OK. I have to admit that I am biased here. I run an online veterinary advice website called: http://www.AskAVetQuestion.com.
There are many times where an online discussion with me has saved people paying money for an office visit fee with their regular vet. We talked earlier about how your vet may be willing to consult with you over the phone about certain issues as long as you have a good relationship with them. But, what if you haven’t developed that relationship yet? Or what if your vet is not able to consult with you? What if your vet’s office is closed?
An online vet can answer many of your questions. Often I will help people decide whether they need to see an emergency veterinarian right away or not.
An online veterinarian cannot give you a diagnosis and cannot prescribe medication online. But they can usually give you general advice that is very helpful.
Generally the prices are very inexpensive.
If you think your animal is not well, sometimes you can actually save money by spending money and having him examined before he gets too sick.
Here are some examples:
- Case #1: A 3 year old male cat has been visiting the litter box more often than normal. He is able to urinate, but just seems a little uncomfortable. The owner decides to take him in sooner rather than later just to be sure. It turns out he has crystals in his urine. The visit cost $180. However, if this owner had waited much longer the cat would likely have needed to be hospitalized and have surgery to relieve a blocked urethra. This type of treatment generally costs greater than $1000.00.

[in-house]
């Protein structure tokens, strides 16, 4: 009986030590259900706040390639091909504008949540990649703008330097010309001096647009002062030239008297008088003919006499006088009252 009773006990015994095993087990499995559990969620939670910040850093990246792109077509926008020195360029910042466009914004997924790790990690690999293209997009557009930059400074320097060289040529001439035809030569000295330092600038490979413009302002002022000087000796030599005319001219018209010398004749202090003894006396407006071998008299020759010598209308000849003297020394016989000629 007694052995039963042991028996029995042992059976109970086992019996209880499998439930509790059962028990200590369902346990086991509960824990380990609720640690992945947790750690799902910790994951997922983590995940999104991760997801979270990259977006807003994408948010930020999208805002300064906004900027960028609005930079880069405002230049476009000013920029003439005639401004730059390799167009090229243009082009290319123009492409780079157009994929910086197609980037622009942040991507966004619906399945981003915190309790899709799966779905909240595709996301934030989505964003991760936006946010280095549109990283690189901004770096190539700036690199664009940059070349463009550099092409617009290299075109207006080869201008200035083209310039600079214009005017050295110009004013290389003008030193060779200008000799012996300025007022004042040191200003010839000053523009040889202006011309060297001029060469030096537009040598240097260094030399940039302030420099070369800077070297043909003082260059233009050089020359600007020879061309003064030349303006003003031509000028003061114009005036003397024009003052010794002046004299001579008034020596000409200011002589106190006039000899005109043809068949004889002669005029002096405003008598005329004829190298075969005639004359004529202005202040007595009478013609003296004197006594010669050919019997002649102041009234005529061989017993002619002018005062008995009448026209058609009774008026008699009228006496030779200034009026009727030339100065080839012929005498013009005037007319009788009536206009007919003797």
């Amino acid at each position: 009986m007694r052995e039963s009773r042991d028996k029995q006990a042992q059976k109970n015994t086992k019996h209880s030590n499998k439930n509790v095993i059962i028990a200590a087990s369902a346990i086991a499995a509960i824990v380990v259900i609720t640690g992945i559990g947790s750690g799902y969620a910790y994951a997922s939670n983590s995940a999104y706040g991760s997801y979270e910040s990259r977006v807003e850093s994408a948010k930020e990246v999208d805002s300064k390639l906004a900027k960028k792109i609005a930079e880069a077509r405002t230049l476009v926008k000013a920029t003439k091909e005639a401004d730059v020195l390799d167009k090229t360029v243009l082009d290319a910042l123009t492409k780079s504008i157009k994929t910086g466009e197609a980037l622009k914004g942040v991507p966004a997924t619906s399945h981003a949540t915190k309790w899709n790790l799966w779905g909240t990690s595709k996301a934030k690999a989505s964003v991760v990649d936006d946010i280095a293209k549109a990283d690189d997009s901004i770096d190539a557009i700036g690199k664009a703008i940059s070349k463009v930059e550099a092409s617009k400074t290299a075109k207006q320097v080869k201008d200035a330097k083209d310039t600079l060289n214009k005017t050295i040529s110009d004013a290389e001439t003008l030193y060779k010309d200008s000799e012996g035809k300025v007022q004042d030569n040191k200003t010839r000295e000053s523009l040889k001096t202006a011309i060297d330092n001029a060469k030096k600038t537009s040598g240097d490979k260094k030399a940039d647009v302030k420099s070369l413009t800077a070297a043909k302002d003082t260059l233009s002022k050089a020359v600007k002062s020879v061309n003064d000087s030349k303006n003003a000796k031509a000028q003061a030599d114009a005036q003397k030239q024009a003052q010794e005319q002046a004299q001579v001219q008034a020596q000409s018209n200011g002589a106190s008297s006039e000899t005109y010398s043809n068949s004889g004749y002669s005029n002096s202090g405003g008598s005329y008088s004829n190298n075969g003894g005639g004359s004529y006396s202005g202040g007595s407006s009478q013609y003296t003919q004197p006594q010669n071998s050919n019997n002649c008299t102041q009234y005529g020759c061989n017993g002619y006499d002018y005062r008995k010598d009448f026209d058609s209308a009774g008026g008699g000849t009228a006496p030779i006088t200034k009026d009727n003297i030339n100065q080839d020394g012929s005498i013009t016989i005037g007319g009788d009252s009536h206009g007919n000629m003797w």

- • Case #2: A 4 year old jack russell terrier has been dragging his bum on the ground lately. A $40 vet visit reveals that his anal glands were full. If the owner had waited, the glands could have become impacted or abscessed requiring a surgery that would have cost $400-$600.
- • Case #3: An 8 year old cat has been drinking and urinating a lot more lately. The owner did not want to spend money on a vet visit so they decided to wait seeing as she was eating and seemed happy. The cat continued to lose weight so the owner bought a dewormer. Then, one day the cat’s appetite started to decline and she was vomiting. A vet visit showed that she had a serious condition called diabetic ketoacidosis which resulted from diabetes that had been untreated for too long. The cat needed hospitalization at an emergency clinic which ended up costing $1800.00.
I could go on and on! If you feel your pet is not well, it is best to give your vet a call to ask whether they feel a visit is necessary. Or, as mentioned before, you can use the services of an online vet (http://www.askavetquestion.com). But, if you are just not sure it is best to be safe rather than sorry. Some proactive care today can save us an expensive bill tomorrow!
Article by Dr. Marie